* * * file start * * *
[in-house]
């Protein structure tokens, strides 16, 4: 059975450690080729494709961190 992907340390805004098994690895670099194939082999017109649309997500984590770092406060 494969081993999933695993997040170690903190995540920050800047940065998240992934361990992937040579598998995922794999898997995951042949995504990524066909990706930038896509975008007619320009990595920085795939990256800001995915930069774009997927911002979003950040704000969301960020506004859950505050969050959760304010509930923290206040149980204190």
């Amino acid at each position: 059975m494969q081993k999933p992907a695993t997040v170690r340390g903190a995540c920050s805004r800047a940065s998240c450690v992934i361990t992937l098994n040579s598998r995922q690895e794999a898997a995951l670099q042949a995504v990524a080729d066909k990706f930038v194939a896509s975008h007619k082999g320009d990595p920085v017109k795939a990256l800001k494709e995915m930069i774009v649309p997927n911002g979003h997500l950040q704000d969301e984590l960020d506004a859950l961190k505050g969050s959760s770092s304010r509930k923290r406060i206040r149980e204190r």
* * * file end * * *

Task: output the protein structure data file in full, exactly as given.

[in-house]
């Protein structure tokens, strides 16, 4: 059975450690080729494709961190 992907340390805004098994690895670099194939082999017109649309997500984590770092406060 494969081993999933695993997040170690903190995540920050800047940065998240992934361990992937040579598998995922794999898997995951042949995504990524066909990706930038896509975008007619320009990595920085795939990256800001995915930069774009997927911002979003950040704000969301960020506004859950505050969050959760304010509930923290206040149980204190």
């Amino acid at each position: 059975m494969q081993k999933p992907a695993t997040v170690r340390g903190a995540c920050s805004r800047a940065s998240c450690v992934i361990t992937l098994n040579s598998r995922q690895e794999a898997a995951l670099q042949a995504v990524a080729d066909k990706f930038v194939a896509s975008h007619k082999g320009d990595p920085v017109k795939a990256l800001k494709e995915m930069i774009v649309p997927n911002g979003h997500l950040q704000d969301e984590l960020d506004a859950l961190k505050g969050s959760s770092s304010r509930k923290r406060i206040r149980e204190r």